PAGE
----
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Info Africa - TUNISIA
Tunisia Tunisia, an Arab-Berber nation, is the smallest country in Northern Africa. It is situated next to the Mediterranean Sea, Libya and Algeria. This former French colony gained independence in 1956. Tunisia has always played a significant role in the Mediterranean as it is close to important shipping routes. In the past, the Romans, Arabs, Ottoman Turks and lastly the French took advantage of the strategic location of Tunisia. They all played a huge role in the history of Tunisia. Politically, Tunisia is stable and is continuously working to create a more open political society. Socially, Tunisia is known for establishing rights for women. In fact, women’s rights in Tunisia are among the most advanced in the Arab world. Tunisia
is often described as kaleidoscopic country. It has abundant Mediterranean beaches and parts of the Sahara desert are also in Tunisia. This country has rather fertile land and is home to six National Parks. Some of the central desert oases, such as Zaafrane or Kebili, have hot pools. Tunis, Tunisia’s capital, reflects much of the country’s diversity. This European-style city of tree-lined avenues is combined with a colourful, atmospheric medina. The Bab el Bahr (Porte de France) is an arched gateway that acts as the main entrance to the medina. This city has ancient and authentic souks (markets) that fill the alleys. Each souk is meant to specialize in a single trade. One of the oldest souk is the 13th century Souk el Attarine (the perfume-makers’ market), which still sells scents and oils. The Zitouna Mosque (the Great Mosque) is the largest mosque in Tunisia. The National Bardo Museum is home to one of the world’s greatest collections of Roman mosaics. Tunisia is also known for cultivating thousands of dates and olives every year and for attracting millions of Europeans to their beach resorts. Some famous films, such as Star Wars, were filmed in Tunisia.
CATEGORIES: Demographics - Quick Facts - Economy - Communications - Health Issues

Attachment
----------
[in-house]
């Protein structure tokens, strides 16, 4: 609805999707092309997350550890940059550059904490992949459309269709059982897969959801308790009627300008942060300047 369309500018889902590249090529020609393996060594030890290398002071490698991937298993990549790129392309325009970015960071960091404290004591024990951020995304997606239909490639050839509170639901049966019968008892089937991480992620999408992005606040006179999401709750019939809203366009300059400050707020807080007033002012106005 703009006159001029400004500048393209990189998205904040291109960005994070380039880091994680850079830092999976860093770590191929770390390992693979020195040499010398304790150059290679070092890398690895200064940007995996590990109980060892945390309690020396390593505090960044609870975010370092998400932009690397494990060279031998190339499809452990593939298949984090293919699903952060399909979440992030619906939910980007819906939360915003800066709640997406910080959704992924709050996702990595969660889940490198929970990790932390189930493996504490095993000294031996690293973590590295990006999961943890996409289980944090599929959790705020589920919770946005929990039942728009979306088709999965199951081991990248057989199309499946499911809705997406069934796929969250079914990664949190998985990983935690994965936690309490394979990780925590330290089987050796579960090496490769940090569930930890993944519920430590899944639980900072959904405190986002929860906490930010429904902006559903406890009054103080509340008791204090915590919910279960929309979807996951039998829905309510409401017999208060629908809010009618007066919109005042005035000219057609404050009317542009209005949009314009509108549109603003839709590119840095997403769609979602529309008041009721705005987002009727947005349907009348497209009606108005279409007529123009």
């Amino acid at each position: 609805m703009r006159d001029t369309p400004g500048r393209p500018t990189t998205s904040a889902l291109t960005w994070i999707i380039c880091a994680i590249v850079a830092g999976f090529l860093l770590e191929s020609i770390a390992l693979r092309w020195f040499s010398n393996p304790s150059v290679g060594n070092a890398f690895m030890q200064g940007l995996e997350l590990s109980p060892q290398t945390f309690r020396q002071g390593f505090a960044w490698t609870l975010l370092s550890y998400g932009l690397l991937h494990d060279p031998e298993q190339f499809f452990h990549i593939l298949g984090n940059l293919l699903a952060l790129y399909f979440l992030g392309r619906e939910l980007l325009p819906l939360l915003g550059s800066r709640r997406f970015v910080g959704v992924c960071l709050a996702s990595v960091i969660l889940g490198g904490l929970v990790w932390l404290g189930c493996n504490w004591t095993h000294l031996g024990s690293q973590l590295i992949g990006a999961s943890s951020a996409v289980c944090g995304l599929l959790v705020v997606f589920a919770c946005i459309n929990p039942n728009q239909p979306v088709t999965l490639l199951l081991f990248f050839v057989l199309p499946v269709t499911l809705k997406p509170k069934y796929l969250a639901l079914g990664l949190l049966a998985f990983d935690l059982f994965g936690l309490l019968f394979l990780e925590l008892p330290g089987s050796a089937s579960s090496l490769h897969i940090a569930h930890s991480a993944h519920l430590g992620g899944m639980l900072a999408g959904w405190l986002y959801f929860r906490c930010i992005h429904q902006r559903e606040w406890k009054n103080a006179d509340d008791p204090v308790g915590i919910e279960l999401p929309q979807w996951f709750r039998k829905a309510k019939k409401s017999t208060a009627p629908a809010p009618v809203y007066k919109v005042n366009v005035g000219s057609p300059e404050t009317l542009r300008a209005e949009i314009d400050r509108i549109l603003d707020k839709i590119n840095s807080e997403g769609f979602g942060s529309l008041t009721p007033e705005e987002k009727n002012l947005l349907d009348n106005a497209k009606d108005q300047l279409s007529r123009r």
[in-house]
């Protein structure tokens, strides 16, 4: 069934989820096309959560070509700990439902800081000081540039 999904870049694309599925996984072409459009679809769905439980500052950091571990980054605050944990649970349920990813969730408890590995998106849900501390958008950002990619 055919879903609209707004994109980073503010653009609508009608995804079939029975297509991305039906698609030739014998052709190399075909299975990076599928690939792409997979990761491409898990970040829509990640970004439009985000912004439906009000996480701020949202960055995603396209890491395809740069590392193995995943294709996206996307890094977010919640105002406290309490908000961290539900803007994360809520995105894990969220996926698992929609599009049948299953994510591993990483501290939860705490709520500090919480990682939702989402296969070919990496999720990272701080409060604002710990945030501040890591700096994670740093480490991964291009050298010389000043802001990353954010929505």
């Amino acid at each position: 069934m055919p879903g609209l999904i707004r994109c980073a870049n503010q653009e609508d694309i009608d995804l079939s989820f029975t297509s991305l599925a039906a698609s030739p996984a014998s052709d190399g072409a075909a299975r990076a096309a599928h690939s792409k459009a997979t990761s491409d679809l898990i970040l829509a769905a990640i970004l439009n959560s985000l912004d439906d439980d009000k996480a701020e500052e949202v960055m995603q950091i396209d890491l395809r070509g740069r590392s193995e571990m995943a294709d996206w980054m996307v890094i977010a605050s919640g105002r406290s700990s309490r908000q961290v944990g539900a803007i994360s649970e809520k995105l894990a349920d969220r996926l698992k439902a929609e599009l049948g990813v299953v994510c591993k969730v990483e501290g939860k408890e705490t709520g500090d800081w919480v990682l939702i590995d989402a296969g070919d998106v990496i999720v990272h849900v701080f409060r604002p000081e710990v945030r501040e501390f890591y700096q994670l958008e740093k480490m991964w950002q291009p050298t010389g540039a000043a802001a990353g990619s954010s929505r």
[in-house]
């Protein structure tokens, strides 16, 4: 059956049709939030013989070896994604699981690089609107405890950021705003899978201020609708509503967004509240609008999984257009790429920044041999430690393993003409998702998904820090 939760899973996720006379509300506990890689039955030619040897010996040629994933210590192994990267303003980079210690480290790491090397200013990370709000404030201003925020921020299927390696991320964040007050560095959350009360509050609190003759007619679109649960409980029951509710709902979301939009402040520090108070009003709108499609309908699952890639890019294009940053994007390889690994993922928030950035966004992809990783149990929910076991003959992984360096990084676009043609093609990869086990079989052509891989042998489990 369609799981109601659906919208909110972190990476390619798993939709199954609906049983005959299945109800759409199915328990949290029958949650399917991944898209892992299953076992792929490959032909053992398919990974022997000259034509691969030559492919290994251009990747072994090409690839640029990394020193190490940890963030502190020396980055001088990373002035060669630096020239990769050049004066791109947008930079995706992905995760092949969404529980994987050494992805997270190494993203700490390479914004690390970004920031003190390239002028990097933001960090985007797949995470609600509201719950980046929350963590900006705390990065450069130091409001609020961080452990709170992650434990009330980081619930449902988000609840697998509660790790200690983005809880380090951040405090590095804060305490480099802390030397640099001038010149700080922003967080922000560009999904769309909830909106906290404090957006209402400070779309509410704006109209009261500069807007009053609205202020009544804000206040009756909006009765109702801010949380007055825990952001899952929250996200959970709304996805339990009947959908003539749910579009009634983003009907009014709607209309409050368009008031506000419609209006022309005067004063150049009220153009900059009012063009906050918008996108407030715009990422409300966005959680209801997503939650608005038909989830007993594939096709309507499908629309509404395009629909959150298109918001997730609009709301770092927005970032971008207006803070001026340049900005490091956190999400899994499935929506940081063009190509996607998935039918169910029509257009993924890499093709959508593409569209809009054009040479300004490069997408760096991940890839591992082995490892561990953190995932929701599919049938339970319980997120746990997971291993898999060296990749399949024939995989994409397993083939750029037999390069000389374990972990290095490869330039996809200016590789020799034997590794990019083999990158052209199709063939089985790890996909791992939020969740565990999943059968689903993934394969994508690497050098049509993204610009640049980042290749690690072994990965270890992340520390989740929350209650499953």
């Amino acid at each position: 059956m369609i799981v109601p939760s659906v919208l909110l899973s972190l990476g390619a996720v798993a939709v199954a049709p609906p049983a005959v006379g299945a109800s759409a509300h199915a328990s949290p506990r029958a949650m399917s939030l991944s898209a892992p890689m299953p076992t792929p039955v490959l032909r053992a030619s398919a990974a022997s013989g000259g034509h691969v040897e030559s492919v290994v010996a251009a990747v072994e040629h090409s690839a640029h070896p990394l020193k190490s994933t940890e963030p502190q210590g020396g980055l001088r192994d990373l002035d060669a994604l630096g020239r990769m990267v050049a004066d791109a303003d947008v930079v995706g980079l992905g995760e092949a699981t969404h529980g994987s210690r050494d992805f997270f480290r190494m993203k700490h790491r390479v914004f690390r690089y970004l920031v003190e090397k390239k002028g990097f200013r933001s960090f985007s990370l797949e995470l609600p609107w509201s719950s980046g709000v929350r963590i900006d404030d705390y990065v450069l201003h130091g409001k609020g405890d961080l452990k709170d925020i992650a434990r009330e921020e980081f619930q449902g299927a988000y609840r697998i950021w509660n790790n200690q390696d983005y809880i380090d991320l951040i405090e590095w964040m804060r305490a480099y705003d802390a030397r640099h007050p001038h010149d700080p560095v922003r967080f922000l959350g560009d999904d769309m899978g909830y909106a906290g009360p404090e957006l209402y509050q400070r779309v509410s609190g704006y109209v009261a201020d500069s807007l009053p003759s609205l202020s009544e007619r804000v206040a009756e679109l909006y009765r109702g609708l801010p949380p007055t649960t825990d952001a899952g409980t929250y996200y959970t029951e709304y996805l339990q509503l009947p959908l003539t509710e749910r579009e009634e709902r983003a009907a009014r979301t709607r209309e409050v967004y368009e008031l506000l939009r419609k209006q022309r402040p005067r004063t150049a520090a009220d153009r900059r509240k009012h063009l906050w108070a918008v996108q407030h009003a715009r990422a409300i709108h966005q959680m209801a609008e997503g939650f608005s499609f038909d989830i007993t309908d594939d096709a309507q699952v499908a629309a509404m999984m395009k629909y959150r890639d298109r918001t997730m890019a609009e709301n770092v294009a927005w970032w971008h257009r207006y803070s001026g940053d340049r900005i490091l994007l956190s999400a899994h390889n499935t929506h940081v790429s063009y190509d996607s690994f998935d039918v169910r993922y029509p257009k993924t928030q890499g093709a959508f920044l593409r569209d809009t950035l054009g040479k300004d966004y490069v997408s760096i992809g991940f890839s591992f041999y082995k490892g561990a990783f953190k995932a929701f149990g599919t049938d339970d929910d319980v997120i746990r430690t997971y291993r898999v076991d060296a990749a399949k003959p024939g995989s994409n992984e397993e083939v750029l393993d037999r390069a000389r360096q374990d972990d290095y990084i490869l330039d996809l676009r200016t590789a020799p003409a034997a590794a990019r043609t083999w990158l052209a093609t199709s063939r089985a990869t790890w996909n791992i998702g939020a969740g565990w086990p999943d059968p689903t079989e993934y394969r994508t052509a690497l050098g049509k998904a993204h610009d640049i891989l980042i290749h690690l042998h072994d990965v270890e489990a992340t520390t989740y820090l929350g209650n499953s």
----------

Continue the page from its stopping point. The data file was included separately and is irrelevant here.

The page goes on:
Country Flag: Tunisia's Flag

Red with a white disk in the center bearing a red crescent nearly encircling a red five-pointed star; the crescent and star are traditional symbols of Islam

Nationality: Tunisian

Capital: Tunis

Population: 10,175,014 (July 2006 est.)

Age structure:

  • 0-14 years: 24.6%
  • 15-64 years: 68.6%
  • 65 years and over: 6.7% (2006 est.)  

Population growth rate: 0.99% (2006 est.)

Literacy rate:

  • ages 15 and above can read and write.
  • 74.3% of the population is literate (male: 83.4%, female: 65.3%) (2004 est.)

Major religions: Muslim 98%, Christian 1%, Jewish and other 1%

Languages: Arabic (official and one of the languages of commerce), French (commerce)

Quick Facts
  • total: 163,610 sq km
  • land: 155,360 sq km
  • water: 8,250 sq km

Area comparative to Canadian province: double the size of New Brunswick

Natural resources: petroleum, phosphates, iron ore, lead, zinc, salt

Environmental Issues: toxic and hazardous waste disposal is ineffective and poses health risks; water pollution from raw sewage; limited natural fresh water resources; deforestation; overgrazing; soil erosion; desertification


Tunisia’s economy is diverse in nature. Its agricultural, mining, energy, tourism and manufacturing sectors play an integral role in its economy. Over the past decade, there has been an increase in privatization, a simplification of the tax structure and a more prudent approach to debt. At the same time, there has been less government control of economic affairs over this past decade. Living conditions have also improved as a result of progressive social policies. Between 2003 and 2005 there has been a GDP growth of about 5% for these years as a result of better rains. Tourism in Tunisia has also recovered following the end of fighting operations in Iraq. Some of Tunisia’s challenges include broader privatization, further liberalization of the investment code to increase foreign investment, improvements in government efficiency, and reduction of the trade deficit. In the meantime, Tunisia is slowly removing barriers to trade with the EU.

Major industries:

  • petroleum, mining (particularly phosphate and iron ore)
  • tourism
  • textiles
  • footwear
  • agribusiness
  • beverages

Agricultural products:

  • olives
  • olive oil
  • grain
  • tomatoes
  • citrus fruit
  • sugar beets
  • dates
  • almonds
  • beef
  • dairy products

Oil production: 76,000 bbl/day (2004 est.)

Railways: 2,152 km

Road map: 18,997 km (paved: 12,424 km, unpaved: 6,573 km)

Currency: Tunisian dinar


Telephone lines in use: 1,203,500 (2004)

Cellular lines in use: 3.563 million (2004)

Television Stations: 26 (plus 76 repeaters) (1995)

Radio Stations: AM 7, FM 20, shortwave 2 (1998)

Internet users: 835,000 (2005)

Health Issues

HIV/AIDS adult prevalence rate: less than 0.1% (2005 est.)

People living with HIV/AIDS: 1,000 (2003 est.)

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